I’ve gotten a kick out of the stories I read about Zoom meetings where someone’s husband or child or other household resident walks through a meeting saying something inappropriate or wearing something inappropriate. As an online educator for the past several years, I’m used to digital meetings and the funny things that sometimes happen. It’s life, isn’t it? We’re so used to plastering on a face to take to work and now many people are only dressing from the waist up.
I do get dressed each and every day, in clothes that allow for my online work and my outside work. My students are used to my ball cap at times, my down vest, my Carhartt if I just came in from chores or checking cattle and didn’t have time to shuck it at the door and, for the most part, I’m sitting in a chair. That means they don’t see the calf poop on my knee or the sticky stiff drying yuck from whatever I rubbed up against, but it wouldn’t matter if they did because it’s real. They want to know that I’m real.
In my live room, I see their kitchens, their family in the background, I hear their pets or their newest baby sibling crying. I see out their windows into their yard or neighborhood and they see outside mine to the lilacs or the bird feeders or the pasture. One good thing that’s come from COVID19 is this tendency toward being real, being human, showing the struggle: the kid’s hair matted from sleep as they sit in their PJ’s working in front of a computer, parents trying to help-families eating together and maybe even cooking together, doing puzzles, making crafts, having crazy dance parties, Zooming with grandparents, friends, and relatives.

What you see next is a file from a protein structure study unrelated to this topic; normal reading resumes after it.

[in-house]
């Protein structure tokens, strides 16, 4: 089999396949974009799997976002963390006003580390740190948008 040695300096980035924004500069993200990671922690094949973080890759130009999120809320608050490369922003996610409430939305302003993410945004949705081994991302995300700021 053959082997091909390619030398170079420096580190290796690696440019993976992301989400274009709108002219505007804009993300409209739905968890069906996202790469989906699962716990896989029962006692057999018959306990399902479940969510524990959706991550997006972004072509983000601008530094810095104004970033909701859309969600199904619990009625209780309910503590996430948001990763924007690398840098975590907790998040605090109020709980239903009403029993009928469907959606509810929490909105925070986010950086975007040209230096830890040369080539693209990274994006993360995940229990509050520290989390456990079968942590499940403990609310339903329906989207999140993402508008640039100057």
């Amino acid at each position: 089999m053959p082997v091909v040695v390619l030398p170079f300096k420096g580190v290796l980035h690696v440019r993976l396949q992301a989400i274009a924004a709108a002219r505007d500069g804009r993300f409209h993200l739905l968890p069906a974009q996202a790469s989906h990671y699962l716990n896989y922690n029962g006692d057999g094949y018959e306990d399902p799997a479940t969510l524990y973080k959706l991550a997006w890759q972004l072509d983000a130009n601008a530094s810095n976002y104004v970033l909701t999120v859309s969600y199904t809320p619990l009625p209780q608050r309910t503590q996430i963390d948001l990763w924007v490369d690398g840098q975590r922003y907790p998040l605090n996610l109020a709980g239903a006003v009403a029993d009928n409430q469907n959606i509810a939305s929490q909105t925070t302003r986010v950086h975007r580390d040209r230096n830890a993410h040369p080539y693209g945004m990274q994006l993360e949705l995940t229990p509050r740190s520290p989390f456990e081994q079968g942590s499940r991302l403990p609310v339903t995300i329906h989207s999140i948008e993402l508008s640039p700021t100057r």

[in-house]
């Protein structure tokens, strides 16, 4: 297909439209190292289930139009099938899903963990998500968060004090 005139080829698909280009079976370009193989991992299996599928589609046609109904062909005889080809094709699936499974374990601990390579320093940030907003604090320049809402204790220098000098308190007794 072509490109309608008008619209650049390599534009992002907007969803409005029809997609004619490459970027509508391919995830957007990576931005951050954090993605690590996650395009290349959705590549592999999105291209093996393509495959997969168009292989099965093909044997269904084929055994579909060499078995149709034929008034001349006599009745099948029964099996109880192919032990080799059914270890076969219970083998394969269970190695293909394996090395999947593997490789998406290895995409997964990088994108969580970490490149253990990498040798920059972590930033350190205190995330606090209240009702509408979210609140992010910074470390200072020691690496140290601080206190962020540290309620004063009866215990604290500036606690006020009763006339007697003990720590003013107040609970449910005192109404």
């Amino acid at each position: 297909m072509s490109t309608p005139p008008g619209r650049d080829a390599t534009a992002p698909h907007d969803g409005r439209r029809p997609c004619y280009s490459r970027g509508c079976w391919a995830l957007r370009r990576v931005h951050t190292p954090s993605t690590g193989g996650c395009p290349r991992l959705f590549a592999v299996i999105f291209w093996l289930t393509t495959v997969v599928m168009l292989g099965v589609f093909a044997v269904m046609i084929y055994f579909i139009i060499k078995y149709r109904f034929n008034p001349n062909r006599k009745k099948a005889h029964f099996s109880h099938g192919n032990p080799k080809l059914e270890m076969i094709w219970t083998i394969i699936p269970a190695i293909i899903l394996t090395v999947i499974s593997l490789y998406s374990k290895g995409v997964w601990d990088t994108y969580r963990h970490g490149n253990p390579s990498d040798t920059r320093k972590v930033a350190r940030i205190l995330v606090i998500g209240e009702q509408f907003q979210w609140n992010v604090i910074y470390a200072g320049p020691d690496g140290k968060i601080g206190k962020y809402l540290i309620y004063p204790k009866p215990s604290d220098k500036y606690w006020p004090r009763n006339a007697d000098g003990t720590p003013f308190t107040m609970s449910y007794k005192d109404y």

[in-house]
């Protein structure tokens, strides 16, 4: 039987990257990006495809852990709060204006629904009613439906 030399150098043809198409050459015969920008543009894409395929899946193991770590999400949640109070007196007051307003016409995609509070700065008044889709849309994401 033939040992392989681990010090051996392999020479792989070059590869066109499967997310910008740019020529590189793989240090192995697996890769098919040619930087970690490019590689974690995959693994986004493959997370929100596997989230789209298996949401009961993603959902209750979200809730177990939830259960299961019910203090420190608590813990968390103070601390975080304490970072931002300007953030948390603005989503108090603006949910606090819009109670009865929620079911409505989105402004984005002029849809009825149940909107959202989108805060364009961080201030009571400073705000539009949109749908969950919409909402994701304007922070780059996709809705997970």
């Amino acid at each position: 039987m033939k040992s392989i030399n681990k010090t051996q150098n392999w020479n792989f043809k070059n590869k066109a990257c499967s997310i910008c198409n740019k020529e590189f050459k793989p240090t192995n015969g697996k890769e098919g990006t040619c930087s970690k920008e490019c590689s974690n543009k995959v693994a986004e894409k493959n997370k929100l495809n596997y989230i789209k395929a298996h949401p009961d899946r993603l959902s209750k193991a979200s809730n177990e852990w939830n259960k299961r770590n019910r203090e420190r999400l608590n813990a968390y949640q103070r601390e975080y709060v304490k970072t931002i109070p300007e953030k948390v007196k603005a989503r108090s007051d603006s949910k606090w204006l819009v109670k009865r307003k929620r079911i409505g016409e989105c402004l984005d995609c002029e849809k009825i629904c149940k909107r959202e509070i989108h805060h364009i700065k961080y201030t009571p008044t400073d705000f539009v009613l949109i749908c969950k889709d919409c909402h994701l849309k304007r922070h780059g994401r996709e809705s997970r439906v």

Real people get annoyed with each other. Real people have ratty old favorite sweat shirts. Real people accidentally walk through “important” meetings and yell, “Has anyone seen my pants?” Real people find ways to be positive, to connect, to protect, to love, to pray, to dance, to watch old TV shows, to laugh and cry, to be afraid and have faith, to mourn and to find joy, and to reach out to those in need, those alone, those distraught, or those who can provide that little bit of comfort we all need. Be a light, won’t you?